Khus Khus

A tall, tufted, perennial tropical grass growing in India. The plant is cultivated for its roots, which are collected for extracting the essential oil. Older roots produce better quality scent, and they improve with age. The rooting system helps to prevent soil erosion, especially during the rainy season.

Ten species of perennial grasses make up this genus, distributed throughout tropical Asia. Vetivera zizanioides is an extremely useful, large, course grass. It is grown mainly in Haiti, India, Indonesia, Malaysia, Réunion, and Vietnam for essential oil, and in many parts of the world to control erosion, as the aromatic roots grow straight down for 3m (10ft). In India the grass is traditionally woven into screens, which are hung in doorways and windows and sprayed with water to keep rooms cool and free from insects. Vetiver roots are rich in volatile oil, knoan as "oil of tranquility" in India and Sri Lanka. It has a heavy, earthy aroma, and is strongly repellent to flies, cockroaches, bedbugs, and clothes moths. The name Vetiveria is derived from vettiveri, the word for the plant in S India, which in turn came from the Dravidian ver, root.

Robust, giant grass with fibrous, spongy roots, and rigid, linear leaves, 1-2m (3-6ft) long. Tiny brown to purple flowers are produced in long-stalked spikes, to 1.5m (5ft) long, in summer.

Common Name:
Khus Khus
Other Names:
Vetiver, cuscus
Botanical Name:
Vetiveria zizanioides
Native Location:
India, Indonesia, Tropical Asia
Wet to dry soil in sun. Trim plants grown as a hedge to encourage dense growth; burn over to destroy crop-pest larvae. Plants may be damaged by fungal diseases and termites.
By division, or "slips" and layering at the start of the growing season; commercially by tissue culture.
Roots are lifted as required and distilled for oil, or processed for solvent extraction.
Steam distillation
2-3m (6-9ft)
Min. 10°C (50°F)
Parts Used:
Roots, oil.
Color and Odor:
The essential oil is thick and dark reddish-brown in color with a deep, smoky and earthy scent.
Vetivert has long been used in India for its perfume and insect repellant properties. It is placed with linen to repel moths. The roots are woven into awnings and blinds and hung on windows in India, where the emanate their scent on warm days when sprinkled with water.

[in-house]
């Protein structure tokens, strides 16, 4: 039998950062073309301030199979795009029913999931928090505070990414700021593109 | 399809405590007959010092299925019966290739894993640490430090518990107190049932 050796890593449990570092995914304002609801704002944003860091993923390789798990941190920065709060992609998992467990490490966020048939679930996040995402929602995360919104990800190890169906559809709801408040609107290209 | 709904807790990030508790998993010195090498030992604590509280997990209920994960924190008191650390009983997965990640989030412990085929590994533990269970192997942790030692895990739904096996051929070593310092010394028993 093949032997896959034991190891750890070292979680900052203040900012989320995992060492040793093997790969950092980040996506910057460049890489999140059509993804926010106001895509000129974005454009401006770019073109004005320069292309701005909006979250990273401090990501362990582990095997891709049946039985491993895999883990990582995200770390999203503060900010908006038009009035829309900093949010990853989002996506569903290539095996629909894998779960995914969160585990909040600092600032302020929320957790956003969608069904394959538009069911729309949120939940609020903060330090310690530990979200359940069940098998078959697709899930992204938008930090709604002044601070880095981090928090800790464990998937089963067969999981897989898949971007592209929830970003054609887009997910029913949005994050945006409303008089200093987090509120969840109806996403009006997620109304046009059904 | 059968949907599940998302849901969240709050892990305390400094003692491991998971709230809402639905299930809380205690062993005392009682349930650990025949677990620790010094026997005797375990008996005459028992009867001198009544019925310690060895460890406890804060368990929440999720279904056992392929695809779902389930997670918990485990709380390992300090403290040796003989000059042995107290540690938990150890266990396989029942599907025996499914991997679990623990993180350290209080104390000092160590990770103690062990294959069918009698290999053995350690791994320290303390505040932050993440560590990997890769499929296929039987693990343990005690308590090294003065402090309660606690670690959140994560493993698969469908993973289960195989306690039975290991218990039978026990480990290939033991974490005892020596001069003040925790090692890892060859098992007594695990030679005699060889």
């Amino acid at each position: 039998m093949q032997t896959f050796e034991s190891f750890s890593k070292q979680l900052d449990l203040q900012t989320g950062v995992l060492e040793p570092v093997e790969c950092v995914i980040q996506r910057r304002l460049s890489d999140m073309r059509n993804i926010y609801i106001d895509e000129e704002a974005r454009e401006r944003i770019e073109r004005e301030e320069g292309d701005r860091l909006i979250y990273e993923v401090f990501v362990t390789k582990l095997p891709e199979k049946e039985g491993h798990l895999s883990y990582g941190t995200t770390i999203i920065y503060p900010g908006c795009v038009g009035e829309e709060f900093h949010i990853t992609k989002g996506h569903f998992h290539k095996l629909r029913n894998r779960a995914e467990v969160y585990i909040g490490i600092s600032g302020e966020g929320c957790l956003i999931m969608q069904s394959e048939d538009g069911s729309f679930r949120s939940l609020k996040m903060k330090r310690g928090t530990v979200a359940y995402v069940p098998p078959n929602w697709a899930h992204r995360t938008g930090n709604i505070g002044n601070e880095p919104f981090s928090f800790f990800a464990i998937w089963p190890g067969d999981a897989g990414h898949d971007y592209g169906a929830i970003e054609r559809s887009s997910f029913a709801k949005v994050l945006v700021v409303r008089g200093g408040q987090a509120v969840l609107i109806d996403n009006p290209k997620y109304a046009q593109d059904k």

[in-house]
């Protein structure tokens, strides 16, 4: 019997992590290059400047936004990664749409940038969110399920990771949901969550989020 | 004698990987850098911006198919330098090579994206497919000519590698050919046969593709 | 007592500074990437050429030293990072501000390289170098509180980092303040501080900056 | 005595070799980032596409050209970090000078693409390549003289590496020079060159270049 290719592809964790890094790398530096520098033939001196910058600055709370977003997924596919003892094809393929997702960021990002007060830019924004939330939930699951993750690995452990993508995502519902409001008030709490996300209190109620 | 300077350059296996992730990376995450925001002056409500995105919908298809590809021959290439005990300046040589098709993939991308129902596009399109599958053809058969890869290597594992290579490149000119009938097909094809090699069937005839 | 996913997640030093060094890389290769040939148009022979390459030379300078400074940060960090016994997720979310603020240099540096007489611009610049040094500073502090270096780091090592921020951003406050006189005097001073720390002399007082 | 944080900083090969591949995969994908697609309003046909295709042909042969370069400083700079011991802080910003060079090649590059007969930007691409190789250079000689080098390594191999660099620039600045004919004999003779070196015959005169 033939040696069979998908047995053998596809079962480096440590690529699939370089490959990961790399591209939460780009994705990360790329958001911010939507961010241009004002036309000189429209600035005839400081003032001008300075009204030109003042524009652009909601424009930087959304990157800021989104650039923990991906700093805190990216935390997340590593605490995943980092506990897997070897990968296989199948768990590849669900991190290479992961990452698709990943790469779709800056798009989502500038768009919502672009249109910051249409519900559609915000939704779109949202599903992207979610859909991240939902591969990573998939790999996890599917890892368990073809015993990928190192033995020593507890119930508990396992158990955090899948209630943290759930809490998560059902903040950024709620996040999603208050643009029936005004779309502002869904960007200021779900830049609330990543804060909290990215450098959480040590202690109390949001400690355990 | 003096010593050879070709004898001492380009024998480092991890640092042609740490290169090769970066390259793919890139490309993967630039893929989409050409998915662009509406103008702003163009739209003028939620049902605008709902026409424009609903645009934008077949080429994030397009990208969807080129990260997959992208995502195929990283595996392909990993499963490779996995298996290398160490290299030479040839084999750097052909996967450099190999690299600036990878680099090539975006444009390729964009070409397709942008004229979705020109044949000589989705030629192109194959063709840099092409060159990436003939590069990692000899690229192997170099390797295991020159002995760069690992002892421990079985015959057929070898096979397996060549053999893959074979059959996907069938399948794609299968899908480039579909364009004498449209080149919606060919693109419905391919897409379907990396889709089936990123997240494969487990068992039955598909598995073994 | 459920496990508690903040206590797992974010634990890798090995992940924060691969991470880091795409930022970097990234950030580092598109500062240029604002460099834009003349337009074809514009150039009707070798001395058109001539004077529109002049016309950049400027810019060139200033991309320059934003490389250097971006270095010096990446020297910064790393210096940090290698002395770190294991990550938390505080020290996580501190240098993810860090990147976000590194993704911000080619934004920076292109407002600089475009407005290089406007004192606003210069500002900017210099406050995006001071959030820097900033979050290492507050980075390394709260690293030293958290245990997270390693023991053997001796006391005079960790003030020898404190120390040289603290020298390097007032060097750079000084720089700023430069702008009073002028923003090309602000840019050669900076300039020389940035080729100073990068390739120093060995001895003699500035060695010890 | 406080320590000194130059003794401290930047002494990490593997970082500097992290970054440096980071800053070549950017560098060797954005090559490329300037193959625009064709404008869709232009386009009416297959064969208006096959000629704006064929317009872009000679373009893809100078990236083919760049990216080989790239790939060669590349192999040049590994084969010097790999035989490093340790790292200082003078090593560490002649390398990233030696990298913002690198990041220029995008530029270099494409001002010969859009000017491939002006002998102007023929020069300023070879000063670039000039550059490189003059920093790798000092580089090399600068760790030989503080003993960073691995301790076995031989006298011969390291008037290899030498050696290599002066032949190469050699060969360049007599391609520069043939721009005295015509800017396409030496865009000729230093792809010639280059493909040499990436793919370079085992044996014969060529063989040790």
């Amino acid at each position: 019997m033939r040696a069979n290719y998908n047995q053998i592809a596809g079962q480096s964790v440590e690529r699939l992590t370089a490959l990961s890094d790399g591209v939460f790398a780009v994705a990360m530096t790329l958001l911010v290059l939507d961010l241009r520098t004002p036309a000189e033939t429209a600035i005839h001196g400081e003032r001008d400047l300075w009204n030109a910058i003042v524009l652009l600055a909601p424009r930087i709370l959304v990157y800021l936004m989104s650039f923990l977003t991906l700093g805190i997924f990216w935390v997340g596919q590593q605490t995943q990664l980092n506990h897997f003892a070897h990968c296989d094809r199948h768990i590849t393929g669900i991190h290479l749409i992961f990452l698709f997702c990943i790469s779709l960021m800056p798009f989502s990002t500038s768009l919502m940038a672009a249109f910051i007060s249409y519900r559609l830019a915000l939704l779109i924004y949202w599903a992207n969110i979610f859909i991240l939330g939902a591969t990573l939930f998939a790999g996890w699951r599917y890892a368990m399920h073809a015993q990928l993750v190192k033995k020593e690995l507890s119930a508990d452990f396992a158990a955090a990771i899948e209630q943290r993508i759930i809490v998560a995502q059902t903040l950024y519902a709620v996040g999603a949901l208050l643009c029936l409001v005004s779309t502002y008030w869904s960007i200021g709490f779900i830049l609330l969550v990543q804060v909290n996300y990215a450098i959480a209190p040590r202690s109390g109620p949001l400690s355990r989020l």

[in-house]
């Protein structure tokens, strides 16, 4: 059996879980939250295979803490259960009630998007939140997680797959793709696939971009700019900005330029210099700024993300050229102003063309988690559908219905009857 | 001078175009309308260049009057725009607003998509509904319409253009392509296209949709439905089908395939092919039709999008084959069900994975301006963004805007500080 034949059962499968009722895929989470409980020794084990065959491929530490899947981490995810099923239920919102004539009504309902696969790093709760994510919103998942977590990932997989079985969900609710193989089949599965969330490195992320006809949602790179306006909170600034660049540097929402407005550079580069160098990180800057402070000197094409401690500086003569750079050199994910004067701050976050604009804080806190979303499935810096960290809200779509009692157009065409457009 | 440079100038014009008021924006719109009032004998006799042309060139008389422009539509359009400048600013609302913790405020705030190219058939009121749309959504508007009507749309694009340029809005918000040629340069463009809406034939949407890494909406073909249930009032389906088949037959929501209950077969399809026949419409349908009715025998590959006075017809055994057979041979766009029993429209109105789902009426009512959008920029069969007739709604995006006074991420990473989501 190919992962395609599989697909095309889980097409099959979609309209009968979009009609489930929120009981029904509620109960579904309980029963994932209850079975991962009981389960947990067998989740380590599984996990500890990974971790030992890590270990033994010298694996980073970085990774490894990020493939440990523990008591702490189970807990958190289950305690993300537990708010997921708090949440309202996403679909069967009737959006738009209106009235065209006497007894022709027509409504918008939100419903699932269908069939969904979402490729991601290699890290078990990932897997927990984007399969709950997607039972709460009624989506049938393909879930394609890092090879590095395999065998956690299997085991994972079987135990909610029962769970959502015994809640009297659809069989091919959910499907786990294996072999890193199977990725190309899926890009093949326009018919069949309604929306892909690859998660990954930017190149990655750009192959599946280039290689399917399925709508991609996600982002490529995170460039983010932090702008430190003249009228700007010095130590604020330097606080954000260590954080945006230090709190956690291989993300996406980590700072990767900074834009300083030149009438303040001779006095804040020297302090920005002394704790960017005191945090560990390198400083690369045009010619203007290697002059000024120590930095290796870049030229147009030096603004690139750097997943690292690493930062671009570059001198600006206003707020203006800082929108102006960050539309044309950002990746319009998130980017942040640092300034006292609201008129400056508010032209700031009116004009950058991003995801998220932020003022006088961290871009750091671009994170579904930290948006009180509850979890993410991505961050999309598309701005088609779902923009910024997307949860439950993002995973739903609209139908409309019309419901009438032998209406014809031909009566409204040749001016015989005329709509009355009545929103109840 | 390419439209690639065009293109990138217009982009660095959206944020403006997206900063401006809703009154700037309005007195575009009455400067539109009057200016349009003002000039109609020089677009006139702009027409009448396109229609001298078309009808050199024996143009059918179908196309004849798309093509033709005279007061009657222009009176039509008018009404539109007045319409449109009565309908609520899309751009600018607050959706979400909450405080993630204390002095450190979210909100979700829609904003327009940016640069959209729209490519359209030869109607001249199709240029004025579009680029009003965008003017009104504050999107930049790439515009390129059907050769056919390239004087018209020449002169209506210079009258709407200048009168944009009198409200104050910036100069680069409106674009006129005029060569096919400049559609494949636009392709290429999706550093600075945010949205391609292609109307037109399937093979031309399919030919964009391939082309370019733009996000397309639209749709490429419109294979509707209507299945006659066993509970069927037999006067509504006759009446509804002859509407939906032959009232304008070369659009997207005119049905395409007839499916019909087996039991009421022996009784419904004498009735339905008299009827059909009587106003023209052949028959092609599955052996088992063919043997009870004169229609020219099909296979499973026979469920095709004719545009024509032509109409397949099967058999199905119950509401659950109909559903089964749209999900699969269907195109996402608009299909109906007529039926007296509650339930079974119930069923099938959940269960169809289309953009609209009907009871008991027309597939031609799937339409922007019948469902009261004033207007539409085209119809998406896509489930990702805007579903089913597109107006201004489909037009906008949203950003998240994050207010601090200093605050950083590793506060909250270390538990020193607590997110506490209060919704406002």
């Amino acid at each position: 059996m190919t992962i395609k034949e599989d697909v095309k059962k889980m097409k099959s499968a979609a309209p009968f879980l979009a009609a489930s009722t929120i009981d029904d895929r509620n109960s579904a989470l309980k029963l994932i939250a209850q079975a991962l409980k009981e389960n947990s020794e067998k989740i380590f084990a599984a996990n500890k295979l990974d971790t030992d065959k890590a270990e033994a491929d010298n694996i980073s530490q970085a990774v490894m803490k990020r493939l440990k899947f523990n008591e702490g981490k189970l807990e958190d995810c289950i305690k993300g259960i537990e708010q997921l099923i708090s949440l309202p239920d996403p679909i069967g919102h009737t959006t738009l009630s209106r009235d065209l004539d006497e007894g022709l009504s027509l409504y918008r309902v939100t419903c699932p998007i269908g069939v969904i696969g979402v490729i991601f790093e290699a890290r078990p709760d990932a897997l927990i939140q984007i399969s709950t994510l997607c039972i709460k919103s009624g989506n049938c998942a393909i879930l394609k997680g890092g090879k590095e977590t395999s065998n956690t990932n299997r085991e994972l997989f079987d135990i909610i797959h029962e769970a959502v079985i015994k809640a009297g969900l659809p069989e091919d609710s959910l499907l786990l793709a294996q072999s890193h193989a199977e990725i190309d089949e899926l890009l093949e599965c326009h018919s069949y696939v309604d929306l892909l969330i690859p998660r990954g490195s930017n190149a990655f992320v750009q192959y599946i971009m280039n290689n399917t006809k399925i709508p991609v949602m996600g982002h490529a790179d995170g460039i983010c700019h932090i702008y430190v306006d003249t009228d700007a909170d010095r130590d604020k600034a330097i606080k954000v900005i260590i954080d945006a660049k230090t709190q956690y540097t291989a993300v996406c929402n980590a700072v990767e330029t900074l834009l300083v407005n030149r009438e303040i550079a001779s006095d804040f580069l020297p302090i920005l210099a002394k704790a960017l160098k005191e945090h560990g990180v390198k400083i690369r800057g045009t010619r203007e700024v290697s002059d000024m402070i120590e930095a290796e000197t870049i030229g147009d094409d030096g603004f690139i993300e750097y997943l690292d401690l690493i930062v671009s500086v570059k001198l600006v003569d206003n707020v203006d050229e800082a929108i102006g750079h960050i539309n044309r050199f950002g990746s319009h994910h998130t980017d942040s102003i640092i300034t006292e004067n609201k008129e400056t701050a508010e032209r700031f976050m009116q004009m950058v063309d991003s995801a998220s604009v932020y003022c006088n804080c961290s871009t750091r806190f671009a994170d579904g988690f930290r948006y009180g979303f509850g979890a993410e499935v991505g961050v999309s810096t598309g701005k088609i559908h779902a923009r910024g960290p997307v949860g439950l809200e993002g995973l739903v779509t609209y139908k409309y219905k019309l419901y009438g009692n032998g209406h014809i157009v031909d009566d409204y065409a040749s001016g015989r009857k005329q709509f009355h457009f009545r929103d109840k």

Sedative, grounding, relaxing.
An aromatic, sedative, antiseptic herb that increases production of red blood corpuscles.
  • Nervous System—Deeply relaxing and good for nervous debility.
  • Skin—Useful for mature, dry or irritated skin. Strengthens the connective tissues and promotes skin regeneration.
  • Emotions—Protects against oversensitivity and being over-effected by other peoples emotions. It can also be used for relieving deeply felt tensions and fears. Settles nerves of people who are too open and out of balance. Induces tranquility. It's earthy scent is sexually arousing and strengthening.
Medicinal Uses:
Internally for nervous and circulatory problems. Externally for lice, and as a tonic bath.
Culinary Uses:
Roots are used to make Khus essence and Khus water to flavor candy and drinks (India).
Economic Uses:
Oil is an ingredient in oriental "woody" perfumes. Extracts are used in hair care. Dried roots are woven into scented mats, screens and fans; also used as insect repellents. Oil is used in soaps and cosmetics, and as a fragrance fixture. Extracts are used to flavor canned asparagus and Indian fruit drinks.
Vetivert 6 Vetivert 3 Vetivert 4
Rosemary 3 Rose 2 Rosewood 3
Petitgrain 3 Frankincense 2 Mandarin 3
Aromatherapy Blends and recipes by Franzesca Watson Copyright © 1995 Thorsons, Harper Parker Publishing Inc. Pp 176-177
The Encyclopedia of Herbs by Deni Bown Copyright © 1995, 2001 Dorling Kindersley Limited. pg. 403